By Stefanos Evripidou
KYKKOS Monastery, the wealthiest of Cyprus, has been crippled by the ongoing economic crisis, forcing it to carry out a series of cutbacks, including layoffs, it was reported yesterday.
According to a report in yesterday’s Alithia, the once wealthy monastery has a debt of €50 million to contend with, causing Bishop Nikiforos of Kykkos and Tylliria to have sleepless nights as a result.
The bishop informed staff earlier this week that the monastery would have to suspend the operation of a number of services, mainly: the social and spiritual support centre; a scientific foundation on global religions and culture; a centre for studies; a centre to preserve the Cypriot Greek language; a spiritual centre; and the restoration unit and offices of a museum.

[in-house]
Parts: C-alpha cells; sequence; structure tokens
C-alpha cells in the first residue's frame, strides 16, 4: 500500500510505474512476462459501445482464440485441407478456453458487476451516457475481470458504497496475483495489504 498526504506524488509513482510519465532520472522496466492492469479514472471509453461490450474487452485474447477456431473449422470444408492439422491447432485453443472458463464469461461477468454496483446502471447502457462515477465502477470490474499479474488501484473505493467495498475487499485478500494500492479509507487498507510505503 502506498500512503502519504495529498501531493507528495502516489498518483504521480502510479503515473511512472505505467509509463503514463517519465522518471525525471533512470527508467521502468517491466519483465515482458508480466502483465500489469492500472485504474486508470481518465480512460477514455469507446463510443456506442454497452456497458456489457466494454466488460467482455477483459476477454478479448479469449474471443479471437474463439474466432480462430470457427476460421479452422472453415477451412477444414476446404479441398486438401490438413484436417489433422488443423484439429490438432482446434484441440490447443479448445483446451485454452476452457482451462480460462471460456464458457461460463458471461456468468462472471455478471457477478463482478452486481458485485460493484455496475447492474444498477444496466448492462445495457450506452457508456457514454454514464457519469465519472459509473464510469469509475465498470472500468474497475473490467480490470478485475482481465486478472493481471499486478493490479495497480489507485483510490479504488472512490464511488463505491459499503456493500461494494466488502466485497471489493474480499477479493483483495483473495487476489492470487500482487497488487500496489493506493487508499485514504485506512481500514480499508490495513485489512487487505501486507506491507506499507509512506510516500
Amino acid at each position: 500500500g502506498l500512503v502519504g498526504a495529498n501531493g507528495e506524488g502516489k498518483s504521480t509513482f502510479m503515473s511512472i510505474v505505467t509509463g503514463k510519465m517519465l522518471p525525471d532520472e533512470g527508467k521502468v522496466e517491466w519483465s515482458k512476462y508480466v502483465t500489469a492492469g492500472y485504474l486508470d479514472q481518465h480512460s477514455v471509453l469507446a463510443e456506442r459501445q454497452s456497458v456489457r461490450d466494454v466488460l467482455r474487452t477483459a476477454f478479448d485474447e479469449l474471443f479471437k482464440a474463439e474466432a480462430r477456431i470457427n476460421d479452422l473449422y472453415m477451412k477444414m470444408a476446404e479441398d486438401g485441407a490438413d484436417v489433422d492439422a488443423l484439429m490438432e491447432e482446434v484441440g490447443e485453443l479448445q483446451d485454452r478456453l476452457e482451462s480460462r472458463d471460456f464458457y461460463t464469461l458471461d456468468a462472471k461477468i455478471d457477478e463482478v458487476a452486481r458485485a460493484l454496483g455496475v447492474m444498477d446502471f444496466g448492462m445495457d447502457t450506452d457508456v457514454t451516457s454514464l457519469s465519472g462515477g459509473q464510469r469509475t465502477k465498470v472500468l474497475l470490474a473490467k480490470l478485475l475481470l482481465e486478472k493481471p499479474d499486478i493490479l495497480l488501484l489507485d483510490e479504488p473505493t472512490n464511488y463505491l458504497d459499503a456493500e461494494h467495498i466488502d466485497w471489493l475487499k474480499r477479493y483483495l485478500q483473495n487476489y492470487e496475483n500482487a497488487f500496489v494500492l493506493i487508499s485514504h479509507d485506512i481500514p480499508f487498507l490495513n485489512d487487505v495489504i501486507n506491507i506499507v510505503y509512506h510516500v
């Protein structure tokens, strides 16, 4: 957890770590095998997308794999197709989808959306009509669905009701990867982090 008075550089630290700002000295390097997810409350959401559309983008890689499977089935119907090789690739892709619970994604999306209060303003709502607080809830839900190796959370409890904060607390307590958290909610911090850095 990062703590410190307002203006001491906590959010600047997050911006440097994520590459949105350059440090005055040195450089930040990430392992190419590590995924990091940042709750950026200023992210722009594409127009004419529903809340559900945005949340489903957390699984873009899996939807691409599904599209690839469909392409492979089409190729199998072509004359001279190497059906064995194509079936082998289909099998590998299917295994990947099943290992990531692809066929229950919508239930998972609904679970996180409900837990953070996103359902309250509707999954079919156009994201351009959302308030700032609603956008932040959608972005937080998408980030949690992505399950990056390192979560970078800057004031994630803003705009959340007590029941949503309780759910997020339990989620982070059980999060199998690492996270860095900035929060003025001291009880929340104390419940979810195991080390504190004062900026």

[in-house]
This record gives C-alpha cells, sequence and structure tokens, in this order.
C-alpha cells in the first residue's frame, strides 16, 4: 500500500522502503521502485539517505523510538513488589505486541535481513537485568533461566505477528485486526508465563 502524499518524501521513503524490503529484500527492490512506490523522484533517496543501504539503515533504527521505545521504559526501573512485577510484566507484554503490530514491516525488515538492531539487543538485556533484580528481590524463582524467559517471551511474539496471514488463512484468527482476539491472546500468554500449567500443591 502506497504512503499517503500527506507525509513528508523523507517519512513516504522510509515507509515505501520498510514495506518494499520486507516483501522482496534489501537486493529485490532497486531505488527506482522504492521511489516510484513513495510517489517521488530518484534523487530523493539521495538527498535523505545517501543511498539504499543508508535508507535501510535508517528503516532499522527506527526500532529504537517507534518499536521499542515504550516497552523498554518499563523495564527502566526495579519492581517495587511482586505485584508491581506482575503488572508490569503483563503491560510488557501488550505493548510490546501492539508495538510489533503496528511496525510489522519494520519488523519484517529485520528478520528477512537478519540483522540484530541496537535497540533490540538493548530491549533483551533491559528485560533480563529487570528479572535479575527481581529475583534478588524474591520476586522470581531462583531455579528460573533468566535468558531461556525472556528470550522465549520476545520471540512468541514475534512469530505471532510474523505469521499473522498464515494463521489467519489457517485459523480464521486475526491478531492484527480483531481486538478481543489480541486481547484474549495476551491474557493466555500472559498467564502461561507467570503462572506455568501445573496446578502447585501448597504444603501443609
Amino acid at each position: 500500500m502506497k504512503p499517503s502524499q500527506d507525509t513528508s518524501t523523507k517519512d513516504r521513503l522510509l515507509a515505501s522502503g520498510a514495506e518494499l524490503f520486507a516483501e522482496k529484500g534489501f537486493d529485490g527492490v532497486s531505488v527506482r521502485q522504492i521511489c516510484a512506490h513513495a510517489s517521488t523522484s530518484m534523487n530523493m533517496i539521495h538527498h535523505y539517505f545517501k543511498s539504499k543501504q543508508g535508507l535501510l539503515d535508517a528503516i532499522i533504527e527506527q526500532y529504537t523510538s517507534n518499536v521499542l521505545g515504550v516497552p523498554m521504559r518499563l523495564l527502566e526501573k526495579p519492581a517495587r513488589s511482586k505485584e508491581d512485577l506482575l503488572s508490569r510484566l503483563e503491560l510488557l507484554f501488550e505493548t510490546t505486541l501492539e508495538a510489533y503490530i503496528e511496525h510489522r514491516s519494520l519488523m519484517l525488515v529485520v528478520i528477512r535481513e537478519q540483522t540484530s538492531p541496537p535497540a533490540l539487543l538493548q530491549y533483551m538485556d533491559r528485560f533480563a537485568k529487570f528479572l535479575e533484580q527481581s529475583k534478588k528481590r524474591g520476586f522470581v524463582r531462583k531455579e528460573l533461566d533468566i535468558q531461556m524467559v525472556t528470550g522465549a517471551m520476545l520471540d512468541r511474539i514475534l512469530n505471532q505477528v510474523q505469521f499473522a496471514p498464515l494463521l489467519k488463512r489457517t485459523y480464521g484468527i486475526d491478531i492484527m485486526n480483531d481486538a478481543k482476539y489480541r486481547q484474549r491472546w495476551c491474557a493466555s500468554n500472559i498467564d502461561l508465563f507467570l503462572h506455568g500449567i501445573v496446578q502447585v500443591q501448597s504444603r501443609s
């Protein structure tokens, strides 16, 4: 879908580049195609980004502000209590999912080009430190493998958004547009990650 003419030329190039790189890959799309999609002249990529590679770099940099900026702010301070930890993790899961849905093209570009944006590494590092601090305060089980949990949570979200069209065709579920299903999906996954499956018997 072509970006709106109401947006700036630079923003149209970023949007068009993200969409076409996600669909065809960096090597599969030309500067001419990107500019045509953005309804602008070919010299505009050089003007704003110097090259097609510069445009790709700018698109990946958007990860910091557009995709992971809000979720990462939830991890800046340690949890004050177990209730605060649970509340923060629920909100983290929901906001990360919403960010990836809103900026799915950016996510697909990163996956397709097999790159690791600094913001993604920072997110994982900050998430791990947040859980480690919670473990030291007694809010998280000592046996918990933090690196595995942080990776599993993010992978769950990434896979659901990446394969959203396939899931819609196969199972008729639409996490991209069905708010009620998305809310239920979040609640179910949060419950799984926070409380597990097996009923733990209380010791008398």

Nikiforos told the paper that it was with great pain of heart that he had to take these measures, under which between 40 and 50 people will be laid off.
He said the initial idea was to suspend these services completely, but then the monastery decided to keep on the directors of the various centres in the hope that they could secure European funding to avoid shutting shop completely.
The bishop said he does not sleep at night from the pain and sadness of the actions he had to take but the monastery simply could not do otherwise as it saw a massive reduction in revenues, which currently represent less than half of costs.
Tenants of the numerous properties under the monastery’s control do not pay their rent, even when court orders are issued against them, said the Kykkos bishop.
Any revenue coming in is used to pay salaries, he said. Staff will be reduced from 256 to around 210 under the new measures.
Nikiforos noted that the monastery suffered a huge blow as a result of the Eurogroup’s decision in March 2013 to ‘bail-in’ Cypriot banks’ deposits, including their own.